Sharing Information

Practice management software makes it easier to work with a team of people in your law firm. You can view appointments for your team members to see when someone is free for a meeting. When you pull up a client file, you can see all of the information for a matter—that means every e-mail that anyone has sent or received, as well as all documents, research, and notes that anyone has for the matter. This helps you save time that you would otherwise spend keeping track of the work other people in the office have or have not done.

Chain of Events and Court Rules

Outlook lets you create recurring events. For example, you can schedule a regular staff meeting each Tuesday at 9:00 am. Practice management software can do that, but it also can automatically create a series of appointments, reminders, and tasks that you can reuse—these are generally referred to as Calendar Plans. This can be helpful if, for example, there are a series of things you need to do each time you open a new matter file. It can also be helpful to track court rules or the tasks that you need to complete prior to a trial. The items in your calendar plan can be automatically created and scheduled based on a reference date, for example the date of the trial. Once created, each task will appear on your calendar or task list based on the time frame calculated from the trial date. Then, if the reference or trial date changes, the practice management software will automatically recalculate and adjust the dates of items not yet completed.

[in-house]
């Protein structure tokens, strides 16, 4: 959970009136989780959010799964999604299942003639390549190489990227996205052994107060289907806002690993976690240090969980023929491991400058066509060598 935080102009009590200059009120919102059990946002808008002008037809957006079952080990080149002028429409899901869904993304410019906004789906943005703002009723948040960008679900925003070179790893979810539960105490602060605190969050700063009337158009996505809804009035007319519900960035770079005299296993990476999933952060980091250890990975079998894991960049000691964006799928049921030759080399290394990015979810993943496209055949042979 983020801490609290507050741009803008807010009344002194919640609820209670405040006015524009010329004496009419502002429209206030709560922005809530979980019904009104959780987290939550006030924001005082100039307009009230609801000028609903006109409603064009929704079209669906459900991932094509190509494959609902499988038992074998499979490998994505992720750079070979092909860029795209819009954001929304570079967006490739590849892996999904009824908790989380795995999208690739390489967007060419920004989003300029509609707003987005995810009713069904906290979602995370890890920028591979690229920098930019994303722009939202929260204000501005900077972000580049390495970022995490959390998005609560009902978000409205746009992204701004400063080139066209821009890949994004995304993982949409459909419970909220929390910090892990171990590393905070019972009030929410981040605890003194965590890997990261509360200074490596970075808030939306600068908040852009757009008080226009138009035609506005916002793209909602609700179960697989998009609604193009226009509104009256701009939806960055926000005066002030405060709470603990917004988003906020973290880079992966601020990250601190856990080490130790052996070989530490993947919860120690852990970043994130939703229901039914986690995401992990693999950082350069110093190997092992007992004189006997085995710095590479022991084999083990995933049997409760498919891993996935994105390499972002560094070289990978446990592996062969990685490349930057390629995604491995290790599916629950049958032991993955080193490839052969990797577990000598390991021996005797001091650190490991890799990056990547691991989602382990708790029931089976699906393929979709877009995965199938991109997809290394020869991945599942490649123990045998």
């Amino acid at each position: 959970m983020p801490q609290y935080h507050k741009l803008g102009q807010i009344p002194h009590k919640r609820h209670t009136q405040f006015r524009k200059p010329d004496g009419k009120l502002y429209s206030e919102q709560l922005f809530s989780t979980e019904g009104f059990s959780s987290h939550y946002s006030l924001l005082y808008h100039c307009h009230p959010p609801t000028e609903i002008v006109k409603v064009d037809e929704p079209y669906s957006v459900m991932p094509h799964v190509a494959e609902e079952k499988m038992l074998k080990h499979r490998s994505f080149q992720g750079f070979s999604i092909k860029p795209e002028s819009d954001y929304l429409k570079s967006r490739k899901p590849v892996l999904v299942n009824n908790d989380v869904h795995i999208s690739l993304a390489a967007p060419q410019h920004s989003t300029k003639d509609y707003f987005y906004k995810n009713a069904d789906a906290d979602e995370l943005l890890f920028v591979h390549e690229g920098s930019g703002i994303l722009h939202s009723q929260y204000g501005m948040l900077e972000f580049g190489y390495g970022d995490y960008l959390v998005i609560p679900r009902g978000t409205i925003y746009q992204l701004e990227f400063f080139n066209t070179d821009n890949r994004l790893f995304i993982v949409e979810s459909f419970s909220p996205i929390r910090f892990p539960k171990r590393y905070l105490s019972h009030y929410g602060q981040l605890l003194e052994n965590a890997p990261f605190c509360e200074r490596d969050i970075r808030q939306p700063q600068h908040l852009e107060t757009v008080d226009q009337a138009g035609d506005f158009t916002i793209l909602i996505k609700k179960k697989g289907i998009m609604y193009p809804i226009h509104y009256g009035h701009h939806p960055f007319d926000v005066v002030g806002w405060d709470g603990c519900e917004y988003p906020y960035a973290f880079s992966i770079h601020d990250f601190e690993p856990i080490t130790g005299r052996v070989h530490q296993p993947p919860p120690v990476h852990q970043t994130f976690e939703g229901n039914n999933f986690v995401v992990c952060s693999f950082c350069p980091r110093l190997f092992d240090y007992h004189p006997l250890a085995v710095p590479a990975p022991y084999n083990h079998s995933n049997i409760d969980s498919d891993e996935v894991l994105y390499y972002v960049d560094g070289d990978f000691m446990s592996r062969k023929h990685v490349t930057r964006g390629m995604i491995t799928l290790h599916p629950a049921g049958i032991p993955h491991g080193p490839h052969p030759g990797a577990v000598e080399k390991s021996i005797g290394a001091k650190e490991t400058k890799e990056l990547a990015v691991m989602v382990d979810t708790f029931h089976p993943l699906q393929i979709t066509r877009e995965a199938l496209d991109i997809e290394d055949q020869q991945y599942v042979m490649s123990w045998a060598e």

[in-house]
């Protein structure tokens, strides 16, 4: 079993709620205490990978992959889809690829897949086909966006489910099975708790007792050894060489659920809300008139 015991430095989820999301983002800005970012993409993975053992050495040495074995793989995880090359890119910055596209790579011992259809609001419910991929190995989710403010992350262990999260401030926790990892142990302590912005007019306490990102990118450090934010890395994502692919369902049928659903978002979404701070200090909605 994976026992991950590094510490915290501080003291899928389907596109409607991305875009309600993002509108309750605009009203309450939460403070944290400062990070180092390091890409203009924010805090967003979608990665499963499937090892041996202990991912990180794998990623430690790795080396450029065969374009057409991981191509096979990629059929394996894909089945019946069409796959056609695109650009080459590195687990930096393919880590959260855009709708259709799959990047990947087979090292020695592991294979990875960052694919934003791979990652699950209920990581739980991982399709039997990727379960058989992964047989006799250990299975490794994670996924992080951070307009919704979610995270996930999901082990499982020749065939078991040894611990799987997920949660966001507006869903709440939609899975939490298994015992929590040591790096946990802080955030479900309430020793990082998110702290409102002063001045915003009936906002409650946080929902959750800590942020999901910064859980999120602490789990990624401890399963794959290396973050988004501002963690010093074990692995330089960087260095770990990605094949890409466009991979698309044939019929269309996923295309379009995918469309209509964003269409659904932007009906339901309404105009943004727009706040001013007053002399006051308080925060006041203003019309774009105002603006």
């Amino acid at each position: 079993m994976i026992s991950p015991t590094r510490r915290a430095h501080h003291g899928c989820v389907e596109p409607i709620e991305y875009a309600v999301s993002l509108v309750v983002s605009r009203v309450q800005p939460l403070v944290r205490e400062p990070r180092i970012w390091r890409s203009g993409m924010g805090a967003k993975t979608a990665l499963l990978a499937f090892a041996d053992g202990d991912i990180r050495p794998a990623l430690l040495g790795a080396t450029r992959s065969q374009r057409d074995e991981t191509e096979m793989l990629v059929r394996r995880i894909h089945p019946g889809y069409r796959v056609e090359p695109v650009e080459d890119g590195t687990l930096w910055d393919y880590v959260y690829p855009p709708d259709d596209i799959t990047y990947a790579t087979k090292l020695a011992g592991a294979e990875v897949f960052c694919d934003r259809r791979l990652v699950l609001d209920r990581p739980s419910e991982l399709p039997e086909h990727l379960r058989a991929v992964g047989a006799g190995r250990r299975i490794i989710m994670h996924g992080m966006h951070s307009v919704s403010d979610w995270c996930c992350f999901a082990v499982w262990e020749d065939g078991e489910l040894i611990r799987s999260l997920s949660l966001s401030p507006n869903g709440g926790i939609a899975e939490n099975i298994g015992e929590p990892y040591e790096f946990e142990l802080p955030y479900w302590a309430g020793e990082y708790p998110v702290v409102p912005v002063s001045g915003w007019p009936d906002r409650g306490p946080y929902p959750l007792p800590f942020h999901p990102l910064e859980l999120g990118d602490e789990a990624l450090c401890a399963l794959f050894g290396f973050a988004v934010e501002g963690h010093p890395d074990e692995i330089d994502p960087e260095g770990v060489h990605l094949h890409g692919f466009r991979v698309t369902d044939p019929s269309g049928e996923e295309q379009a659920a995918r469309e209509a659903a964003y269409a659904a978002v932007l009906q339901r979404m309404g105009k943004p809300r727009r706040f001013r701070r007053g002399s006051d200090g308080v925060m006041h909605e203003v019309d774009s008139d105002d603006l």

Square Peg/Round Hole

You can get around some of Outlook’s limitations through customization (which can be expensive). However, for a law firm, Outlook cannot approach the level of usefulness that legal practice management software can offer. You would not want to stuff all your matter information into a single folder, so why would you want to try to do the same using Outlook? If you want software that helps you manage your practice, you should be using practice management software designed specifically for attorneys.

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Dan Berlin is president and CEO of Software Technology, LLC, the maker of Tabs3 billing and practice management software (www.tabs3.com). He has more than 35 years’ experience working with and developing software for lawyers. He has had numerous articles published, sits on the Vendor Advisory Boards for ABA TECHSHOW and LegalTech, and is a past advisory board member for ALA and ABA Expo.

Published in GPSolo eReport, Volume 9, Number 5, December 2019. © 2019 by the American Bar Association. Reproduced with permission. All rights reserved. This information or any portion thereof may not be copied or disseminated in any form or by any means or stored in an electronic database or retrieval system without the express written consent of the American Bar Association. The views expressed in this article are those of the author(s) and do not necessarily reflect the positions or policies of the American Bar Association or the Solo, Small Firm and General Practice Division.